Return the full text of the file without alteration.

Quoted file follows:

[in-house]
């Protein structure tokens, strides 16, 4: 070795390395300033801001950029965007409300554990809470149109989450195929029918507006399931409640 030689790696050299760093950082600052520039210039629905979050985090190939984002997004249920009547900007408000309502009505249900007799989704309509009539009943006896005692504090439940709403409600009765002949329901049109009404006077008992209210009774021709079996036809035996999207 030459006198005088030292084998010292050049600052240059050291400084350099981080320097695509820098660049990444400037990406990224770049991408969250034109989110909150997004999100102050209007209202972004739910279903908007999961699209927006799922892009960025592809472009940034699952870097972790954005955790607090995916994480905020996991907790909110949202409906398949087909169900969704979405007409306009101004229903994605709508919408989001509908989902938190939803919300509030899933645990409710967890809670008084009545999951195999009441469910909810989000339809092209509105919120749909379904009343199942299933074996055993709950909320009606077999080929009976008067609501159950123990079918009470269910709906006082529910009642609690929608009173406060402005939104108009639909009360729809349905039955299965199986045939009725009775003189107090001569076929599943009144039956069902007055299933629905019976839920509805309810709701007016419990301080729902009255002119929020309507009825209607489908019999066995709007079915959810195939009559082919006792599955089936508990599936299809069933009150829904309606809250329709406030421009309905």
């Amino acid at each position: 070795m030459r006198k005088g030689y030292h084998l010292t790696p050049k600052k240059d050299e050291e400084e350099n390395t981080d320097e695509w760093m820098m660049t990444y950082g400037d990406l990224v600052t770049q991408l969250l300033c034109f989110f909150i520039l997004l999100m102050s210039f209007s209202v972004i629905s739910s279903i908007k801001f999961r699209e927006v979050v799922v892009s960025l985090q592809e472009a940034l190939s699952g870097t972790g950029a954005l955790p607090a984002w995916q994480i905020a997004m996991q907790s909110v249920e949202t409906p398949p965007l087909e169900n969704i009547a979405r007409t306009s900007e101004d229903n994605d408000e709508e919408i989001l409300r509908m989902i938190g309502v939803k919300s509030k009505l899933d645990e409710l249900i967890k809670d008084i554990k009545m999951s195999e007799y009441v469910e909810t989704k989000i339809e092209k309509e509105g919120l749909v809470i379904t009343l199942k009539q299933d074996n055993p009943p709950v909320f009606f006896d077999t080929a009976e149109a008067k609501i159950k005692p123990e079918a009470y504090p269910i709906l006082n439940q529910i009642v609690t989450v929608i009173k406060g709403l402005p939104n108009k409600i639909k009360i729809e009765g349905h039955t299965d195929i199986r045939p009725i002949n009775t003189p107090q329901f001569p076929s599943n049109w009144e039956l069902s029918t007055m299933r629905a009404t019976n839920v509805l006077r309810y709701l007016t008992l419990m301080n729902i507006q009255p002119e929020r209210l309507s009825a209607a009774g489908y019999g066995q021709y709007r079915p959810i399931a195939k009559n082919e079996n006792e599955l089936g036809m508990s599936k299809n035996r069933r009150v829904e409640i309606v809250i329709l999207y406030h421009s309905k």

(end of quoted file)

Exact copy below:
[in-house]
């Protein structure tokens, strides 16, 4: 070795390395300033801001950029965007409300554990809470149109989450195929029918507006399931409640 030689790696050299760093950082600052520039210039629905979050985090190939984002997004249920009547900007408000309502009505249900007799989704309509009539009943006896005692504090439940709403409600009765002949329901049109009404006077008992209210009774021709079996036809035996999207 030459006198005088030292084998010292050049600052240059050291400084350099981080320097695509820098660049990444400037990406990224770049991408969250034109989110909150997004999100102050209007209202972004739910279903908007999961699209927006799922892009960025592809472009940034699952870097972790954005955790607090995916994480905020996991907790909110949202409906398949087909169900969704979405007409306009101004229903994605709508919408989001509908989902938190939803919300509030899933645990409710967890809670008084009545999951195999009441469910909810989000339809092209509105919120749909379904009343199942299933074996055993709950909320009606077999080929009976008067609501159950123990079918009470269910709906006082529910009642609690929608009173406060402005939104108009639909009360729809349905039955299965199986045939009725009775003189107090001569076929599943009144039956069902007055299933629905019976839920509805309810709701007016419990301080729902009255002119929020309507009825209607489908019999066995709007079915959810195939009559082919006792599955089936508990599936299809069933009150829904309606809250329709406030421009309905």
């Amino acid at each position: 070795m030459r006198k005088g030689y030292h084998l010292t790696p050049k600052k240059d050299e050291e400084e350099n390395t981080d320097e695509w760093m820098m660049t990444y950082g400037d990406l990224v600052t770049q991408l969250l300033c034109f989110f909150i520039l997004l999100m102050s210039f209007s209202v972004i629905s739910s279903i908007k801001f999961r699209e927006v979050v799922v892009s960025l985090q592809e472009a940034l190939s699952g870097t972790g950029a954005l955790p607090a984002w995916q994480i905020a997004m996991q907790s909110v249920e949202t409906p398949p965007l087909e169900n969704i009547a979405r007409t306009s900007e101004d229903n994605d408000e709508e919408i989001l409300r509908m989902i938190g309502v939803k919300s509030k009505l899933d645990e409710l249900i967890k809670d008084i554990k009545m999951s195999e007799y009441v469910e909810t989704k989000i339809e092209k309509e509105g919120l749909v809470i379904t009343l199942k009539q299933d074996n055993p009943p709950v909320f009606f006896d077999t080929a009976e149109a008067k609501i159950k005692p123990e079918a009470y504090p269910i709906l006082n439940q529910i009642v609690t989450v929608i009173k406060g709403l402005p939104n108009k409600i639909k009360i729809e009765g349905h039955t299965d195929i199986r045939p009725i002949n009775t003189p107090q329901f001569p076929s599943n049109w009144e039956l069902s029918t007055m299933r629905a009404t019976n839920v509805l006077r309810y709701l007016t008992l419990m301080n729902i507006q009255p002119e929020r209210l309507s009825a209607a009774g489908y019999g066995q021709y709007r079915p959810i399931a195939k009559n082919e079996n006792e599955l089936g036809m508990s599936k299809n035996r069933r009150v829904e409640i309606v809250i329709l999207y406030h421009s309905k």